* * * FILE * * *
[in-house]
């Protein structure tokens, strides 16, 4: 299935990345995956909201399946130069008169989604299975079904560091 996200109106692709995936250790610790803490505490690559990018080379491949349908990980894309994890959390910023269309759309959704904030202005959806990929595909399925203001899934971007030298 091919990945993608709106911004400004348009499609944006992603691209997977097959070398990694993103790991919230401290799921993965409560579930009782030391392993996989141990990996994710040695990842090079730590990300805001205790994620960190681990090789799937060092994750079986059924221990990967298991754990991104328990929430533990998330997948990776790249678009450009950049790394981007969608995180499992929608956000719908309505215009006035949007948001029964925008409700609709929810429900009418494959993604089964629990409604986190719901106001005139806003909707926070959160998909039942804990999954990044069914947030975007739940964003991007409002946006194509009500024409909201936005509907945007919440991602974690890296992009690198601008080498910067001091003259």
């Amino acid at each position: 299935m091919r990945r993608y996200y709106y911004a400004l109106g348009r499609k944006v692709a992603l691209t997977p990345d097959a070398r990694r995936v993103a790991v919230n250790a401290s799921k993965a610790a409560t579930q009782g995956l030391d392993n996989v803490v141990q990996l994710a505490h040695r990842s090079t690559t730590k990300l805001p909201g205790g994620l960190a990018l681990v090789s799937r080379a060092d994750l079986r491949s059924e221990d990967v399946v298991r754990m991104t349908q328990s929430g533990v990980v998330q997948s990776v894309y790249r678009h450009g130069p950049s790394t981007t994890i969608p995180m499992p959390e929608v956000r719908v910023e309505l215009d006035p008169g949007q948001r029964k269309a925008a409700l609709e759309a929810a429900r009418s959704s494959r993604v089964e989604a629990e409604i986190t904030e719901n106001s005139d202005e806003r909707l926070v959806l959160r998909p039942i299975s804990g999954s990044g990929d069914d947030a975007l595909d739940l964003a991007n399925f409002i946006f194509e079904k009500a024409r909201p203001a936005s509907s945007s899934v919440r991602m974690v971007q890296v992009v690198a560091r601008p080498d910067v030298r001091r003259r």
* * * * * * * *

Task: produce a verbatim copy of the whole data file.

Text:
[in-house]
């Protein structure tokens, strides 16, 4: 299935990345995956909201399946130069008169989604299975079904560091 996200109106692709995936250790610790803490505490690559990018080379491949349908990980894309994890959390910023269309759309959704904030202005959806990929595909399925203001899934971007030298 091919990945993608709106911004400004348009499609944006992603691209997977097959070398990694993103790991919230401290799921993965409560579930009782030391392993996989141990990996994710040695990842090079730590990300805001205790994620960190681990090789799937060092994750079986059924221990990967298991754990991104328990929430533990998330997948990776790249678009450009950049790394981007969608995180499992929608956000719908309505215009006035949007948001029964925008409700609709929810429900009418494959993604089964629990409604986190719901106001005139806003909707926070959160998909039942804990999954990044069914947030975007739940964003991007409002946006194509009500024409909201936005509907945007919440991602974690890296992009690198601008080498910067001091003259």
């Amino acid at each position: 299935m091919r990945r993608y996200y709106y911004a400004l109106g348009r499609k944006v692709a992603l691209t997977p990345d097959a070398r990694r995936v993103a790991v919230n250790a401290s799921k993965a610790a409560t579930q009782g995956l030391d392993n996989v803490v141990q990996l994710a505490h040695r990842s090079t690559t730590k990300l805001p909201g205790g994620l960190a990018l681990v090789s799937r080379a060092d994750l079986r491949s059924e221990d990967v399946v298991r754990m991104t349908q328990s929430g533990v990980v998330q997948s990776v894309y790249r678009h450009g130069p950049s790394t981007t994890i969608p995180m499992p959390e929608v956000r719908v910023e309505l215009d006035p008169g949007q948001r029964k269309a925008a409700l609709e759309a929810a429900r009418s959704s494959r993604v089964e989604a629990e409604i986190t904030e719901n106001s005139d202005e806003r909707l926070v959806l959160r998909p039942i299975s804990g999954s990044g990929d069914d947030a975007l595909d739940l964003a991007n399925f409002i946006f194509e079904k009500a024409r909201p203001a936005s509907s945007s899934v919440r991602m974690v971007q890296v992009v690198a560091r601008p080498d910067v030298r001091r003259r």